File photo, Socrates Cafe. Photo: Chris Keating.

On Tuesday, December 3, a group of students from the Untold Stories course at Harwood are hosting a community Socrates Cafe discussion centered around the topic of diversity.

Last year, former Harwood student Hazel Macmillan developed the elective after realizing that the other history classes she had taken only told one side of the story. During the spring of 2018, she worked alongside English teacher Jonah Ibson to create the class which focuses on the stories of African American and Indigenous peoples in the United States. Macmillan and Ibson co-taught the class, which was widely popular during its inaugural year.

This year, seniors Lili Platt and Claire McGeorge have taken the reins from Macmillan, working with Ibson to teach the class of 14 students.

Many of the Untold Stories’ students had been involved in Socrates Cafes before and wanted to challenge community members to explore the unique topics of their class through this open dialogue. Cafe discussions utilize the Socratic method, in which a facilitator guides a cooperative discussion to delve into a philosophical question.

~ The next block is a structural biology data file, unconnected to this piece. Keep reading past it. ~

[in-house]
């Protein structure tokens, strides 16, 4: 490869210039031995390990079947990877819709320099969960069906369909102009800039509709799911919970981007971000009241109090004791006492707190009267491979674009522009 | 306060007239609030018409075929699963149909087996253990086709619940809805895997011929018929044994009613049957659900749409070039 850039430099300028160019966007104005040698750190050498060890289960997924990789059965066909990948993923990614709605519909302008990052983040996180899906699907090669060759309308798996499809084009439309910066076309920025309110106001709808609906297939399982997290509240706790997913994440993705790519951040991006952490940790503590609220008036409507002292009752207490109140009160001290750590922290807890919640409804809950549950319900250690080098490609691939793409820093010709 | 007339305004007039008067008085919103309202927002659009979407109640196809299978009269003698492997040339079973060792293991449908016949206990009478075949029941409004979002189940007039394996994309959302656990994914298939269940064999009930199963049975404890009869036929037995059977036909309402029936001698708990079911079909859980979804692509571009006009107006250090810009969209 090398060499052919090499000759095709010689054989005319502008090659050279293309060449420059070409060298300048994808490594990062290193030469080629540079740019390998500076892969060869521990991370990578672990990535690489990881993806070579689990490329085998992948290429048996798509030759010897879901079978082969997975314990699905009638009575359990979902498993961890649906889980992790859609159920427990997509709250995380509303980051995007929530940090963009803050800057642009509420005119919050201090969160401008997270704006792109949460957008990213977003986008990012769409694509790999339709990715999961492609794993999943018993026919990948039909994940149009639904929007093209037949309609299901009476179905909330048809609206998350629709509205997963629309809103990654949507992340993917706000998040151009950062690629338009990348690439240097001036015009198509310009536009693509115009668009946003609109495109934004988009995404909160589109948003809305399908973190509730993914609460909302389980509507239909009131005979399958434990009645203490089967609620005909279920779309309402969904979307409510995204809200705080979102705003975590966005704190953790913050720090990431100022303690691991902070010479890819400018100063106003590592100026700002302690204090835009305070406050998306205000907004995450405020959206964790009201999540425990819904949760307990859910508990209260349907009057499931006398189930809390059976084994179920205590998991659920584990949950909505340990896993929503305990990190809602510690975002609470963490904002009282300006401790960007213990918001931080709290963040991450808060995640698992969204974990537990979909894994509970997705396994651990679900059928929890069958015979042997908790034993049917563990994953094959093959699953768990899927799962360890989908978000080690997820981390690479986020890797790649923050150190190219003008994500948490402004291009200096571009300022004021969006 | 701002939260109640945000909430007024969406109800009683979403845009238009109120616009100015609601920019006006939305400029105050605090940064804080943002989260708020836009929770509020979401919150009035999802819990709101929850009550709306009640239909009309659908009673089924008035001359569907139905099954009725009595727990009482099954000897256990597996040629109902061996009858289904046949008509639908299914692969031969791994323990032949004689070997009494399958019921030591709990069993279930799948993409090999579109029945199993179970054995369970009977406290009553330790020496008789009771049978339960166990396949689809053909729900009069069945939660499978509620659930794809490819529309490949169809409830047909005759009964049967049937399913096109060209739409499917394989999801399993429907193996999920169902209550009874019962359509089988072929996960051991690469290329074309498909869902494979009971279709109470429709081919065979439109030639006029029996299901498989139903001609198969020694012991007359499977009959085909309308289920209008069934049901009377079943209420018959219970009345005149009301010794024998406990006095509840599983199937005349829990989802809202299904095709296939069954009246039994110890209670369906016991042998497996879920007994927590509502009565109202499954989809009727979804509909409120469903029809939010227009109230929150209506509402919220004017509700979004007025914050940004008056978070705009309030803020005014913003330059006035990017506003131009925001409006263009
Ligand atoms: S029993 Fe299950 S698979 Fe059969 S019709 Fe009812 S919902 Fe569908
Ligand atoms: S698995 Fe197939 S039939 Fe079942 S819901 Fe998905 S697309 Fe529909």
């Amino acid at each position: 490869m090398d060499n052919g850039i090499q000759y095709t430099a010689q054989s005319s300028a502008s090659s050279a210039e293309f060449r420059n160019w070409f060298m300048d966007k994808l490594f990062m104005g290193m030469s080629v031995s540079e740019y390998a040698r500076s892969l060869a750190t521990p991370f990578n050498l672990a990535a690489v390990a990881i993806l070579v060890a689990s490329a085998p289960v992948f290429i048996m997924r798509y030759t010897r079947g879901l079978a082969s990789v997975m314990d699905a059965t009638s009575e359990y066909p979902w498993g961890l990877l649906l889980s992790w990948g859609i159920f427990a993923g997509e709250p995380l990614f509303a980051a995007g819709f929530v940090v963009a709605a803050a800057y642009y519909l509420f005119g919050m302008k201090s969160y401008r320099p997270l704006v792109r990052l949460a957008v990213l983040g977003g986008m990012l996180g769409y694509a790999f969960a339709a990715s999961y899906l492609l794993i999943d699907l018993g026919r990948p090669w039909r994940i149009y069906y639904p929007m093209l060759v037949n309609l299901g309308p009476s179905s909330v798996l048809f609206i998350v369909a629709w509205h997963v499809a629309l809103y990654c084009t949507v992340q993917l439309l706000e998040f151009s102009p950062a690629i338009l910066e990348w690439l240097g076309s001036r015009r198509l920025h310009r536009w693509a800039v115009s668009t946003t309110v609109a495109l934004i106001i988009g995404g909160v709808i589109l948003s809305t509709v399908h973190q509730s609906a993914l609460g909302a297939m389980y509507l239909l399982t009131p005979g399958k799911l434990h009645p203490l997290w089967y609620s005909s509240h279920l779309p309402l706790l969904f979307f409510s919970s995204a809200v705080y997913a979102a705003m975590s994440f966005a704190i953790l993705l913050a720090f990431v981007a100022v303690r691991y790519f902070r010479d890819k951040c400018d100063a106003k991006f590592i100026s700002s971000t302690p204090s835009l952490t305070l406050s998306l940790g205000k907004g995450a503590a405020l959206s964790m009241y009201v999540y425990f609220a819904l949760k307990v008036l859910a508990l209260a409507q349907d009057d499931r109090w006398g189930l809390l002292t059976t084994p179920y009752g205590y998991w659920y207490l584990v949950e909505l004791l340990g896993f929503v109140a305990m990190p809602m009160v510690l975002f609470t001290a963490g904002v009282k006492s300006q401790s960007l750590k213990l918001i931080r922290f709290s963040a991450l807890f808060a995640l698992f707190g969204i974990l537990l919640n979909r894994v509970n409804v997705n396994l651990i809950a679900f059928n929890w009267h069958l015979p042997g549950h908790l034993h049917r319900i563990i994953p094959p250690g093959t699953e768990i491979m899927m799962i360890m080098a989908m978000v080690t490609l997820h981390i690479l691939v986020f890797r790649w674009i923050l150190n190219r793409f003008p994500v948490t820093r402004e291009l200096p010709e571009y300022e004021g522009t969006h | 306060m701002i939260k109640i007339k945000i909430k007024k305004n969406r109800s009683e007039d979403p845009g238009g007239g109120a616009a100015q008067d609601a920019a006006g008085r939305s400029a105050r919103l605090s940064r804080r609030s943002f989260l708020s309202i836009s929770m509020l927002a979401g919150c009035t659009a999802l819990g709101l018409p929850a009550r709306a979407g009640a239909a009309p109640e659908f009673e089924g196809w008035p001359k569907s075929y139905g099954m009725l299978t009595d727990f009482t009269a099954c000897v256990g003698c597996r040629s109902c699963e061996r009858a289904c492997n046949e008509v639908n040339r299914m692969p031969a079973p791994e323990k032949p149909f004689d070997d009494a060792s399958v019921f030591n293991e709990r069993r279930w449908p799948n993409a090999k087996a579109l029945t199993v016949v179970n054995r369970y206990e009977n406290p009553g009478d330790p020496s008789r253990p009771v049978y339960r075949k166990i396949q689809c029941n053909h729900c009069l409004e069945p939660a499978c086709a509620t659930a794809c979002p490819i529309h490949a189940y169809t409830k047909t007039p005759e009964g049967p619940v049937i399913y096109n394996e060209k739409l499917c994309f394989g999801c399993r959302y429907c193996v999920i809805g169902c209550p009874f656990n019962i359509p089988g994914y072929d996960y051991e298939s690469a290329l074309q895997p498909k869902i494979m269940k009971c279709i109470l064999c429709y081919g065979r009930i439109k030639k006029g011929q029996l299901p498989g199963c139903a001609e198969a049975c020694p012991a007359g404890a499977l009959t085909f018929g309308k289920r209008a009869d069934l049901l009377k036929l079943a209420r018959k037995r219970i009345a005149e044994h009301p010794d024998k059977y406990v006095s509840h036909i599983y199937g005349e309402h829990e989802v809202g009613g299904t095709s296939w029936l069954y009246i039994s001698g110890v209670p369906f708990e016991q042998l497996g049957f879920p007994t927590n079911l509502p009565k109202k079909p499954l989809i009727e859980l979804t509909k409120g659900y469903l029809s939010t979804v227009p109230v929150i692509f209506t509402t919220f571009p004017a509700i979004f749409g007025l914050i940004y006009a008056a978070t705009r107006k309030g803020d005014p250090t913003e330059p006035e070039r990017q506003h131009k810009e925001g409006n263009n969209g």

The students all came up with their own questions and combined and revised their ideas to come up with the final prompt: “How does a lack of diversity in our community impact our perspective about ourselves and others?”



Ibson hopes that the question will attract a wide variety of community members to join the student-led discussions.

“We really hope people of all ages from the community come. It would be great to have adults, high school students and maybe even younger kids. We hope to see native Vermonters and people who have moved here. It would just be great to have intergenerational discussions and as much of a cross-section as possible,” Ibson shared.

Platt, who took the course last year, hopes that attendees will leave continuing the discussion and that they will get a taste of the significant topics these students have been learning in the classroom.

“I hope people will be more cognizant of how our community is set up and that they will be more aware of racial diversity and the lack of racial diversity here. I think that it is important that we are talking about something that isn’t often talked about, and I hope that they will leave with a better understanding,” she said.

All are welcome to the event in the Harwood library on December 3 at 6 p.m.